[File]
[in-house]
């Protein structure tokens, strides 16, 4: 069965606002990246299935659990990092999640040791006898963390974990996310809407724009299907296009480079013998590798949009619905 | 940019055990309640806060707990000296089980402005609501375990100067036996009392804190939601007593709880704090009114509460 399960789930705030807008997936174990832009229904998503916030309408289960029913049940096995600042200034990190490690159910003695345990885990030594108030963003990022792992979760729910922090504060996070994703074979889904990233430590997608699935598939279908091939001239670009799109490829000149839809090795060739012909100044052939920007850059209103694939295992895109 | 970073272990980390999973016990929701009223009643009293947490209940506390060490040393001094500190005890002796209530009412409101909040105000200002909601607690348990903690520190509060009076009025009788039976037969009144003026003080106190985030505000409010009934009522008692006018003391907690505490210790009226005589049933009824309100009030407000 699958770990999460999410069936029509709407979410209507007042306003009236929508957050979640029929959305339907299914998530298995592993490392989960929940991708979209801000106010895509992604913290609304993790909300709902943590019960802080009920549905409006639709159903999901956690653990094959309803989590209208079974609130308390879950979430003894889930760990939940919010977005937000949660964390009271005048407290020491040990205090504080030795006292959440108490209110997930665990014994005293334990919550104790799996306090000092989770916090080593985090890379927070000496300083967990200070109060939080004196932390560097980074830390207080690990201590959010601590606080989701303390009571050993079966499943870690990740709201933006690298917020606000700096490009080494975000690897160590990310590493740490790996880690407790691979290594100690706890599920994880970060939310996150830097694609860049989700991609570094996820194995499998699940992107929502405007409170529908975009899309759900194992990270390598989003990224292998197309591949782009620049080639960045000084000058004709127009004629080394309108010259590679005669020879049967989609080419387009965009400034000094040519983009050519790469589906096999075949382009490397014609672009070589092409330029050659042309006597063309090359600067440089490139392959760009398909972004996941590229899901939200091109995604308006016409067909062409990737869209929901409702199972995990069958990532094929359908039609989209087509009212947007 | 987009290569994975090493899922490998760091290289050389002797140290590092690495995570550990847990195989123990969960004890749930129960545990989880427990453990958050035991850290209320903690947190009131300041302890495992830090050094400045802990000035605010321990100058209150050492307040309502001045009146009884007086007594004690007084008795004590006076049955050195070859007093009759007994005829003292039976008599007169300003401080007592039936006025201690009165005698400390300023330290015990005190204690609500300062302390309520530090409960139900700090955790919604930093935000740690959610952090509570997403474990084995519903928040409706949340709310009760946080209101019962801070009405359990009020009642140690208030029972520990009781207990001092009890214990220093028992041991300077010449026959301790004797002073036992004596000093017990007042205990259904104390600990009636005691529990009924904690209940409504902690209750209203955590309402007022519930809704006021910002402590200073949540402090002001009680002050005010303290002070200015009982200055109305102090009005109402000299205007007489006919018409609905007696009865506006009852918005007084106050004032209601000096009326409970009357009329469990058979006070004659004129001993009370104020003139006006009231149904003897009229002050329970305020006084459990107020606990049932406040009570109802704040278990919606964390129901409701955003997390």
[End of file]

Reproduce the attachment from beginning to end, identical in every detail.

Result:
[in-house]
């Protein structure tokens, strides 16, 4: 069965606002990246299935659990990092999640040791006898963390974990996310809407724009299907296009480079013998590798949009619905 | 940019055990309640806060707990000296089980402005609501375990100067036996009392804190939601007593709880704090009114509460 399960789930705030807008997936174990832009229904998503916030309408289960029913049940096995600042200034990190490690159910003695345990885990030594108030963003990022792992979760729910922090504060996070994703074979889904990233430590997608699935598939279908091939001239670009799109490829000149839809090795060739012909100044052939920007850059209103694939295992895109 | 970073272990980390999973016990929701009223009643009293947490209940506390060490040393001094500190005890002796209530009412409101909040105000200002909601607690348990903690520190509060009076009025009788039976037969009144003026003080106190985030505000409010009934009522008692006018003391907690505490210790009226005589049933009824309100009030407000 699958770990999460999410069936029509709407979410209507007042306003009236929508957050979640029929959305339907299914998530298995592993490392989960929940991708979209801000106010895509992604913290609304993790909300709902943590019960802080009920549905409006639709159903999901956690653990094959309803989590209208079974609130308390879950979430003894889930760990939940919010977005937000949660964390009271005048407290020491040990205090504080030795006292959440108490209110997930665990014994005293334990919550104790799996306090000092989770916090080593985090890379927070000496300083967990200070109060939080004196932390560097980074830390207080690990201590959010601590606080989701303390009571050993079966499943870690990740709201933006690298917020606000700096490009080494975000690897160590990310590493740490790996880690407790691979290594100690706890599920994880970060939310996150830097694609860049989700991609570094996820194995499998699940992107929502405007409170529908975009899309759900194992990270390598989003990224292998197309591949782009620049080639960045000084000058004709127009004629080394309108010259590679005669020879049967989609080419387009965009400034000094040519983009050519790469589906096999075949382009490397014609672009070589092409330029050659042309006597063309090359600067440089490139392959760009398909972004996941590229899901939200091109995604308006016409067909062409990737869209929901409702199972995990069958990532094929359908039609989209087509009212947007 | 987009290569994975090493899922490998760091290289050389002797140290590092690495995570550990847990195989123990969960004890749930129960545990989880427990453990958050035991850290209320903690947190009131300041302890495992830090050094400045802990000035605010321990100058209150050492307040309502001045009146009884007086007594004690007084008795004590006076049955050195070859007093009759007994005829003292039976008599007169300003401080007592039936006025201690009165005698400390300023330290015990005190204690609500300062302390309520530090409960139900700090955790919604930093935000740690959610952090509570997403474990084995519903928040409706949340709310009760946080209101019962801070009405359990009020009642140690208030029972520990009781207990001092009890214990220093028992041991300077010449026959301790004797002073036992004596000093017990007042205990259904104390600990009636005691529990009924904690209940409504902690209750209203955590309402007022519930809704006021910002402590200073949540402090002001009680002050005010303290002070200015009982200055109305102090009005109402000299205007007489006919018409609905007696009865506006009852918005007084106050004032209601000096009326409970009357009329469990058979006070004659004129001993009370104020003139006006009231149904003897009229002050329970305020006084459990107020606990049932406040009570109802704040278990919606964390129901409701955003997390």